P250 Use of complementary and alternative medicine is associated with chronic fatigue and lower health-related quality of life in patients with inflammatory bowel disease 20 years after diagnosis: results from the IBSEN study
R. Opheim*1,2, J. Jahnsen2,3, G. Huppertz-Hauss4, T. Bernklev2,5, O. Høie6, M. Bjørn1,2
1Oslo University Hospital, Department of Gastroenterology, Oslo, Norway, 2University of Oslo, Faculty of Medicine, Oslo, Norway, 3Akershus University Hospital, Department of Gastroenterology, Oslo, Norway, 4Telemark Hospital Trust, Department of Gastroenterology, Skien, Norway, 5Vestfold Hospital Trust, Department of Research and Innovation, Tønsberg, Norway, 6Sørlandet Hospital Trust, Department of Gastroenterology, Arendal, Norway
Use of complementary and alternative medicine (CAM) is common among inﬂammatory bowel disease (IBD) patients.1 The CAM modalities used include a wide range of healthcare practices and therapies.2 The aim of this study was to examine possible associations between CAM use, clinical, and psychological factors, including health-related quality of life (HRQOL), 20 years after diagnosis.
The Inflammatory Bowel South-Eastern Norway (IBSEN) study is a population-based study with a prospective design. From January 1990 to December 1993, all newly diagnosed patients with IBD from a well-defined area in South Eastern Norway were included in the cohort. The 20-year follow-up was conducted between 2011 and 2014 and included a structured interview, a review of patient records, a clinical examination, laboratory tests, and patient-reported questionnaires. To measure chronic fatigue, HRQOL, anxiety and depression, we used the Fatigue Questionnaire, the Short - Form 36 (SF-36) and the Hospital Anxiety and Depression Scale (HADS), respectively. Additionally, patients answered a questionnaire about CAM use.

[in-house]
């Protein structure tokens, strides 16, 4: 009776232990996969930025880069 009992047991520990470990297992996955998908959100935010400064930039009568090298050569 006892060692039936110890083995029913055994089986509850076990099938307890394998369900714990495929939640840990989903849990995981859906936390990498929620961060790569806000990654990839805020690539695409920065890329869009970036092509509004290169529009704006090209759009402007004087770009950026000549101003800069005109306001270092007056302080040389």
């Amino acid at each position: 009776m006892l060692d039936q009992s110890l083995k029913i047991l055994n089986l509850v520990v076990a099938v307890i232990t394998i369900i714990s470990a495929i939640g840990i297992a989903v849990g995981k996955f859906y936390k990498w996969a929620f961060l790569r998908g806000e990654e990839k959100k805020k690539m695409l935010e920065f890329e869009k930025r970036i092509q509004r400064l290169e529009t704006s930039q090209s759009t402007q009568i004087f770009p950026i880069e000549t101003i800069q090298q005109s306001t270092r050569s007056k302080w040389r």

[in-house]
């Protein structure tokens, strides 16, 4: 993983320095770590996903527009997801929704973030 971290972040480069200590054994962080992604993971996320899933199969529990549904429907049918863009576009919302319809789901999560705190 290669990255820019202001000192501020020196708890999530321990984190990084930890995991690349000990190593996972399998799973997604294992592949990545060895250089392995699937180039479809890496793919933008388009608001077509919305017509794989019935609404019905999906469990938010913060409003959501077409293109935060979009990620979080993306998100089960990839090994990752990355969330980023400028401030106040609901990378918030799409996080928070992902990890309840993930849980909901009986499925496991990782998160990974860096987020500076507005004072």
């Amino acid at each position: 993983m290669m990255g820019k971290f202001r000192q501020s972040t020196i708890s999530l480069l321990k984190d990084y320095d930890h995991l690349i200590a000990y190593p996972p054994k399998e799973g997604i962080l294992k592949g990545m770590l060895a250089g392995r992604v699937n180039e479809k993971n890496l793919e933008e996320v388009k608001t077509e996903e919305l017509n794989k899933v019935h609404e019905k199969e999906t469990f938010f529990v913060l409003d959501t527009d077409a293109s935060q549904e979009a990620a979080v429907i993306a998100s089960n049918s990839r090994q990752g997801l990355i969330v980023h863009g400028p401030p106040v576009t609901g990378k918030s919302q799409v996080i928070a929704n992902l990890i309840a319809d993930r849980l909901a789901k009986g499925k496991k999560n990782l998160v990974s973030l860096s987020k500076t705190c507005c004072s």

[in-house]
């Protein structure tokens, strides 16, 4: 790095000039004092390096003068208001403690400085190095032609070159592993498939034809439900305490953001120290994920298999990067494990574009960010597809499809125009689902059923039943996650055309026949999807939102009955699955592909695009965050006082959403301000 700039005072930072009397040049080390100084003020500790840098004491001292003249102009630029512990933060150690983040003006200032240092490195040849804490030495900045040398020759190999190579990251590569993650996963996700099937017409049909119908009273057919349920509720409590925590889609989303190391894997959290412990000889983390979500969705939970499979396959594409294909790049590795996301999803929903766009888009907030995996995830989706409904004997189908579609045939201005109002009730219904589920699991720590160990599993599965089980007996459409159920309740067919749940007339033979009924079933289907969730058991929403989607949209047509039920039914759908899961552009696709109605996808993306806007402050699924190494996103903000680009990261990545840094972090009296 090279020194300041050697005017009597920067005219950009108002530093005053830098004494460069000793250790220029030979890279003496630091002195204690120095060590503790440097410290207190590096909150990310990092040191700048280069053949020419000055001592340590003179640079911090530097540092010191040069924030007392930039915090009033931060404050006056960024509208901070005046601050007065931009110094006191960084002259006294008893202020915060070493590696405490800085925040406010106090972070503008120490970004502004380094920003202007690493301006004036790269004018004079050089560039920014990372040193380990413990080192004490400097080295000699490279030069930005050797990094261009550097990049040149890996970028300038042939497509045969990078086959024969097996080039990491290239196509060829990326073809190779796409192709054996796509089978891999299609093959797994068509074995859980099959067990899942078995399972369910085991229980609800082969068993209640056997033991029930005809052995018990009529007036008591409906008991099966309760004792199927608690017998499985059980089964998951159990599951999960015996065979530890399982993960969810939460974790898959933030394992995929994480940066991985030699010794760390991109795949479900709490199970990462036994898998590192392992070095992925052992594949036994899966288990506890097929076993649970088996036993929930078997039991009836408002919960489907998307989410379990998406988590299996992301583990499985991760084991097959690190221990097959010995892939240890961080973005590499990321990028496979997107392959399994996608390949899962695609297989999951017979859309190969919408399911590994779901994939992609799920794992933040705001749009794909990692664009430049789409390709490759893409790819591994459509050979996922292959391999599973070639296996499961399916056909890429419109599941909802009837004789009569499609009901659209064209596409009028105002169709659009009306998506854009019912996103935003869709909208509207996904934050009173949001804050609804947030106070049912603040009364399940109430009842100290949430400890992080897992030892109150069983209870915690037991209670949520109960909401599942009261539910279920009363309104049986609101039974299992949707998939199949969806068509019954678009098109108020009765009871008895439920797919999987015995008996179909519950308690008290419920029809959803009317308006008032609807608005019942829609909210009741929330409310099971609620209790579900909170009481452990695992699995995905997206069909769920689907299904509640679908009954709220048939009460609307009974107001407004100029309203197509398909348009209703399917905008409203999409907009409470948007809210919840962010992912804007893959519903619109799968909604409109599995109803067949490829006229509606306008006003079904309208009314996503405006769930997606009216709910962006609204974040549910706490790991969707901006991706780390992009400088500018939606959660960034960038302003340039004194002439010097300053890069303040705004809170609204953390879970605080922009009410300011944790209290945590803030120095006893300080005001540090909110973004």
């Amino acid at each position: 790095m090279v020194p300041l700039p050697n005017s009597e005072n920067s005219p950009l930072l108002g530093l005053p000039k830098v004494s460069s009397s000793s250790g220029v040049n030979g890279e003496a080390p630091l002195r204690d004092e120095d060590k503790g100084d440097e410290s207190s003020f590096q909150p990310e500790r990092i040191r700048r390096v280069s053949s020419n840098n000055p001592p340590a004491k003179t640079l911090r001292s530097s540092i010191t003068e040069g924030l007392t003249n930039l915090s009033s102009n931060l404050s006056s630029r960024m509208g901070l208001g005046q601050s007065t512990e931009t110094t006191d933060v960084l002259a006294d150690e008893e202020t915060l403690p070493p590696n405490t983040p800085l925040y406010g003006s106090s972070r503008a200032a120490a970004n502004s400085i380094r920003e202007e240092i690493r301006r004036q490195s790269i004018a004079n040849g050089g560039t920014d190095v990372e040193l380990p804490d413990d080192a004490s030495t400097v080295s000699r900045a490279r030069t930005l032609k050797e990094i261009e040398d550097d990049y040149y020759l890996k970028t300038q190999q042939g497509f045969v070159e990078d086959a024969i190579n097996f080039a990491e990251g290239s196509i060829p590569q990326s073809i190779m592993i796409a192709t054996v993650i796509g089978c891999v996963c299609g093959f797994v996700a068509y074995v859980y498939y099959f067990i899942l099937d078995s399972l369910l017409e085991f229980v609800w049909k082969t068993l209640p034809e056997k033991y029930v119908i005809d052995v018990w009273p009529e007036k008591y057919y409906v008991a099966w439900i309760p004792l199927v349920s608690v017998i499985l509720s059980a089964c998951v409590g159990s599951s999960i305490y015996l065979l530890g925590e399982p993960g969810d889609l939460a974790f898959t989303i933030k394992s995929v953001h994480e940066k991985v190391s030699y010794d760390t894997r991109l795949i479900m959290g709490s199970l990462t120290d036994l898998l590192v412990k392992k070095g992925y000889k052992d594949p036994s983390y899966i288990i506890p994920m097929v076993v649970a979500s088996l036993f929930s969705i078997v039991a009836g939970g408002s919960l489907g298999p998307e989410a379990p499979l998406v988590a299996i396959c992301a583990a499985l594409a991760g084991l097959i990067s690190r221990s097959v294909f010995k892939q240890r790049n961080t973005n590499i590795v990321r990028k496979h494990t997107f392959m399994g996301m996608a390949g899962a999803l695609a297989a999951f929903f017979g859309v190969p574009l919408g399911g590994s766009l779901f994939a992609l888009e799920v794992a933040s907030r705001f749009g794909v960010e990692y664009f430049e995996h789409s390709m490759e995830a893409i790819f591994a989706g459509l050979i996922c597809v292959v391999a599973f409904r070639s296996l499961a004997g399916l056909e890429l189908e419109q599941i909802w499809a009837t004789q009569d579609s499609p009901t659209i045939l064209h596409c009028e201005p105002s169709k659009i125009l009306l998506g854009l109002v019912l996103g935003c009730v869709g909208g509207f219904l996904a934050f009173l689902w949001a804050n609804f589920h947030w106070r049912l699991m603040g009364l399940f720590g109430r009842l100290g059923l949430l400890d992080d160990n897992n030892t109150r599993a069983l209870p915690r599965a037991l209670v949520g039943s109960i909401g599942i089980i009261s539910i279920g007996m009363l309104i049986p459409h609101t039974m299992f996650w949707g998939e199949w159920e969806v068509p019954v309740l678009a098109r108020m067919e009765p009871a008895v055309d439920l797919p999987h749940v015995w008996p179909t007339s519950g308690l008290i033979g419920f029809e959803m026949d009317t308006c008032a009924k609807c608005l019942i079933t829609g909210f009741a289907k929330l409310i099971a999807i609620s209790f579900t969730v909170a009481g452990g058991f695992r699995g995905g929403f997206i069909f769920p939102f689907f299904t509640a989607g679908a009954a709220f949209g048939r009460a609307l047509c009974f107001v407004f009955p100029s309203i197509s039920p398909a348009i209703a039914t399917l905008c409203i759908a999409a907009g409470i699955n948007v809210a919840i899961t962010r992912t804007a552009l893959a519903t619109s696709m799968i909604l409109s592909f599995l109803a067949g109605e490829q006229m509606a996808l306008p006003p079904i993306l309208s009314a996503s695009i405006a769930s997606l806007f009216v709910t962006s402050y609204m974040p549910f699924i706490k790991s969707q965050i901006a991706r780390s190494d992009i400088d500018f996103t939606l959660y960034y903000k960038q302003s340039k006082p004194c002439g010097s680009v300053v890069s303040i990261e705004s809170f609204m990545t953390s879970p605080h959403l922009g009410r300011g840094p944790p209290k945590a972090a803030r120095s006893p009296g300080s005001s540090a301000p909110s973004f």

Of the 599 patients invited to the 20-year follow - up visit, 78.5% (UC 314, CD 156) participated. Altogether, 439 of the patients had evaluable questionnaires (response rate 93%), and of these 49% were men. In total 28% (122/439) reported the use of CAM for their IBD. Women were more likely to report CAM use than men (60% vs. 40%,
One third of the IBD patients reported CAM use 20 years after diagnosis. CAM use was associated with female gender, younger age, disease activity, chronic fatigue and lower HRQoL scores in 3 out of 8 dimensions.
1. Opheim R, Bernklev T, Fagermoen MS,
2. Langhorst J, Wulfert H, Lauche R,